Publication Date

Spring 2016

Advisor(s) - Committee Chair

Elizabeth L. Shoenfelt (Director), Reagan D. Brown, and Amber N. Schroeder

Degree Program

Department of Psychological Sciences

Degree Type

Master of Science


This review is an extension of a study by Shoenfelt and Pedigo (2005). The purpose of this review is to help form an understanding of how the courts handle cases where an organization has used a cognitive ability test to select employees and consequently faced charges. Cognitive ability testing is the best known predictor of job performance for a wide range of jobs. However, cognitive ability testing also is known to lead organizations to select fewer members of protected groups, such as African Americans, Hispanics, and women. The cases that were reviewed were identified in the LexisNexis database. In order to review the cases, pertinent information was coded by four Industrial-Organizational Psychology graduate students then used the information as categorical data to make comparisons based on the outcome of each case and the conditions that may have led to the outcome. Findings were similar to the Shoenfelt and Pedigo (2005), which is likely due to the low number of new cases that were added to the review. Cases in which the defendant had used a validated test often ruled in favor of the defendant. However, in the six new cases that were discovered, issues such as arbitrary cutoff scores and the presentation of equally valid alternatives played a role in rulings in favor of the plaintiff even in cases with a validated test. The case claims were all race based and all involved tests that were professionally developed.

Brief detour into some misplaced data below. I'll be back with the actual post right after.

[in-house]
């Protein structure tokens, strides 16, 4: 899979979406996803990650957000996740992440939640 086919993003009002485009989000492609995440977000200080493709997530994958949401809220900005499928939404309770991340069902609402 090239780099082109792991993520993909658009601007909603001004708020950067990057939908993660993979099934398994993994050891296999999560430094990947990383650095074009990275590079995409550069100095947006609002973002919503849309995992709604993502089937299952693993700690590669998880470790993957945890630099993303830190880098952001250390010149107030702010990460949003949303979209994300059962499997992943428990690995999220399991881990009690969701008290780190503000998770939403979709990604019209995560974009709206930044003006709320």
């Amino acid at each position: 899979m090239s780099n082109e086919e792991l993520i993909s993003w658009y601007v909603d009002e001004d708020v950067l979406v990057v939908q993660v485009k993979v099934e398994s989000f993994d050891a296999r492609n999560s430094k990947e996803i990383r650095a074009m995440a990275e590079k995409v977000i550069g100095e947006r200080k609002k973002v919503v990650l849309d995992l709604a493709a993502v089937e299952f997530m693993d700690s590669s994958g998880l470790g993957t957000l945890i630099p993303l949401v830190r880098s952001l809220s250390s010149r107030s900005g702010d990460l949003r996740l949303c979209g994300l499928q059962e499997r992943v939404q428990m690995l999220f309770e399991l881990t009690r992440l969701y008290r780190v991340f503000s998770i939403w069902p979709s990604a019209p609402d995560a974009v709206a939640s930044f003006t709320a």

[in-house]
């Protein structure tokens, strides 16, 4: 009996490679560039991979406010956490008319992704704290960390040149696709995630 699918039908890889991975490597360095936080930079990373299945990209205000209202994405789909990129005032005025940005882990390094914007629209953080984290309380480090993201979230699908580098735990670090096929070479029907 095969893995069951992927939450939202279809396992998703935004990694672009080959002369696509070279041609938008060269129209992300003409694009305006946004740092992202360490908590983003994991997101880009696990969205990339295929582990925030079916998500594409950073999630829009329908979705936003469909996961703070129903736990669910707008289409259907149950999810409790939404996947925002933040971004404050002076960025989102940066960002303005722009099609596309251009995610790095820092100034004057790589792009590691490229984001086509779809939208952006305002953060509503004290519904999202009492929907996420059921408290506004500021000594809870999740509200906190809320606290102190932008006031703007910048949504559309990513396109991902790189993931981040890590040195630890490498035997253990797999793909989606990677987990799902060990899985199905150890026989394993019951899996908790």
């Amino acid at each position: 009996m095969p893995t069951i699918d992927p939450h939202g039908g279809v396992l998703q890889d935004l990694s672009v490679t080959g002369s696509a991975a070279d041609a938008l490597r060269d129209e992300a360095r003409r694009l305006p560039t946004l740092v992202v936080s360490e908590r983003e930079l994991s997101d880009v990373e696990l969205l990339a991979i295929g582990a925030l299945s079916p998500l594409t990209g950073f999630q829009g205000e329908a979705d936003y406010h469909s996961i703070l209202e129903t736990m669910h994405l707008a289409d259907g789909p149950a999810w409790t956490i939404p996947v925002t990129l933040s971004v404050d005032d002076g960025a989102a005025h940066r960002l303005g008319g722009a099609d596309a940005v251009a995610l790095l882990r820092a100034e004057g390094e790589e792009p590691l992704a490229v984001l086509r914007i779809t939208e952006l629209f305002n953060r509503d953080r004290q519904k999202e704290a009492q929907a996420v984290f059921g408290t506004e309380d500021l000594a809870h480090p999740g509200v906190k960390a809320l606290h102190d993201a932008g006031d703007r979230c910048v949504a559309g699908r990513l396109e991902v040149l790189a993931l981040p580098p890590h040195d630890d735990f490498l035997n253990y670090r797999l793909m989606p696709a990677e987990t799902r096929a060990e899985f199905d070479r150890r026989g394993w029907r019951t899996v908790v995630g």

Applied Behavior Analysis | Community Psychology | Industrial and Organizational Psychology